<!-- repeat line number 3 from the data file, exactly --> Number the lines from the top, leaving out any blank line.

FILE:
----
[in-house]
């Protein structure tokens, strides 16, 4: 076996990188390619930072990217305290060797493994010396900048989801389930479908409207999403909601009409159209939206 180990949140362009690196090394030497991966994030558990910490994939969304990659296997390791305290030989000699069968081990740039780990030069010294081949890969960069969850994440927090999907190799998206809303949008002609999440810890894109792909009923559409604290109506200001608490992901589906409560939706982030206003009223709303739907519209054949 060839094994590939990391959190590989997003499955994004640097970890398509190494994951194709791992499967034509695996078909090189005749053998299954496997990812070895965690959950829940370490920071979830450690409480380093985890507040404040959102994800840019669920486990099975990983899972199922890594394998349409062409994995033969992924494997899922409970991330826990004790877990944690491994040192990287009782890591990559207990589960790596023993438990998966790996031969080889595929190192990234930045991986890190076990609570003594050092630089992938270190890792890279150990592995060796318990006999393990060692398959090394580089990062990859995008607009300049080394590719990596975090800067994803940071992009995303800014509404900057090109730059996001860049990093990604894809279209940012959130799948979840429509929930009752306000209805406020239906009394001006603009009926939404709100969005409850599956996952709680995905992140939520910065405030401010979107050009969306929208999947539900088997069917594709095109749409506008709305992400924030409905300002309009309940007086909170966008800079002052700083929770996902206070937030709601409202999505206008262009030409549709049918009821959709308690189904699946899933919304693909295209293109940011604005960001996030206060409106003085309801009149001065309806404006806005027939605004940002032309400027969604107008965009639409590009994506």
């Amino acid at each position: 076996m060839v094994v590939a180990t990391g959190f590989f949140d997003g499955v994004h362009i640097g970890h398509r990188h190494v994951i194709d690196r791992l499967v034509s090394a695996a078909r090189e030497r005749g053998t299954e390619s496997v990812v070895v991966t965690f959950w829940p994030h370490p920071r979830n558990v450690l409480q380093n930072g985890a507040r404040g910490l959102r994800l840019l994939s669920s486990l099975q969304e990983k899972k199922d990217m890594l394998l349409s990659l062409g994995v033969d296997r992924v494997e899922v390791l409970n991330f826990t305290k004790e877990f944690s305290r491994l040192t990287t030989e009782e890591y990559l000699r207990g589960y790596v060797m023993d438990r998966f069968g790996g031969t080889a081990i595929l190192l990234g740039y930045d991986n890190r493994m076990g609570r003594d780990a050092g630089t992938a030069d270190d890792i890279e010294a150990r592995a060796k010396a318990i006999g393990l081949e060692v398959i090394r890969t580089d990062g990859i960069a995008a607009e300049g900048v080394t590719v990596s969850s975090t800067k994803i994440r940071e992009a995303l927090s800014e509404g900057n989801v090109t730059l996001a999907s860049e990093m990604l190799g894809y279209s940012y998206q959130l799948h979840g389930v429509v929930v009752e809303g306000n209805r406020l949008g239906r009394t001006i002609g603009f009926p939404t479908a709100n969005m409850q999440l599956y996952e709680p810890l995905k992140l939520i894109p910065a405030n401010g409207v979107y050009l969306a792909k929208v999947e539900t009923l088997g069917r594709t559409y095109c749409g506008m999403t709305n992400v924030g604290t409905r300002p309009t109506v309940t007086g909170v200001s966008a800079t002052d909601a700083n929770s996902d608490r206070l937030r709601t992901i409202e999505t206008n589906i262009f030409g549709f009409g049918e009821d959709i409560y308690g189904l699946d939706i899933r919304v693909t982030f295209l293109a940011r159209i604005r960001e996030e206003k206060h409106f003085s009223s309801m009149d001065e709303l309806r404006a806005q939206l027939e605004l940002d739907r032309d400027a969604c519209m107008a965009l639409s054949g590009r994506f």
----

């Amino acid at each position: 076996m060839v094994v590939a180990t990391g959190f590989f949140d997003g499955v994004h362009i640097g970890h398509r990188h190494v994951i194709d690196r791992l499967v034509s090394a695996a078909r090189e030497r005749g053998t299954e390619s496997v990812v070895v991966t965690f959950w829940p994030h370490p920071r979830n558990v450690l409480q380093n930072g985890a507040r404040g910490l959102r994800l840019l994939s669920s486990l099975q969304e990983k899972k199922d990217m890594l394998l349409s990659l062409g994995v033969d296997r992924v494997e899922v390791l409970n991330f826990t305290k004790e877990f944690s305290r491994l040192t990287t030989e009782e890591y990559l000699r207990g589960y790596v060797m023993d438990r998966f069968g790996g031969t080889a081990i595929l190192l990234g740039y930045d991986n890190r493994m076990g609570r003594d780990a050092g630089t992938a030069d270190d890792i890279e010294a150990r592995a060796k010396a318990i006999g393990l081949e060692v398959i090394r890969t580089d990062g990859i960069a995008a607009e300049g900048v080394t590719v990596s969850s975090t800067k994803i994440r940071e992009a995303l927090s800014e509404g900057n989801v090109t730059l996001a999907s860049e990093m990604l190799g894809y279209s940012y998206q959130l799948h979840g389930v429509v929930v009752e809303g306000n209805r406020l949008g239906r009394t001006i002609g603009f009926p939404t479908a709100n969005m409850q999440l599956y996952e709680p810890l995905k992140l939520i894109p910065a405030n401010g409207v979107y050009l969306a792909k929208v999947e539900t009923l088997g069917r594709t559409y095109c749409g506008m999403t709305n992400v924030g604290t409905r300002p309009t109506v309940t007086g909170v200001s966008a800079t002052d909601a700083n929770s996902d608490r206070l937030r709601t992901i409202e999505t206008n589906i262009f030409g549709f009409g049918e009821d959709i409560y308690g189904l699946d939706i899933r919304v693909t982030f295209l293109a940011r159209i604005r960001e996030e206003k206060h409106f003085s009223s309801m009149d001065e709303l309806r404006a806005q939206l027939e605004l940002d739907r032309d400027a969604c519209m107008a965009l639409s054949g590009r994506f």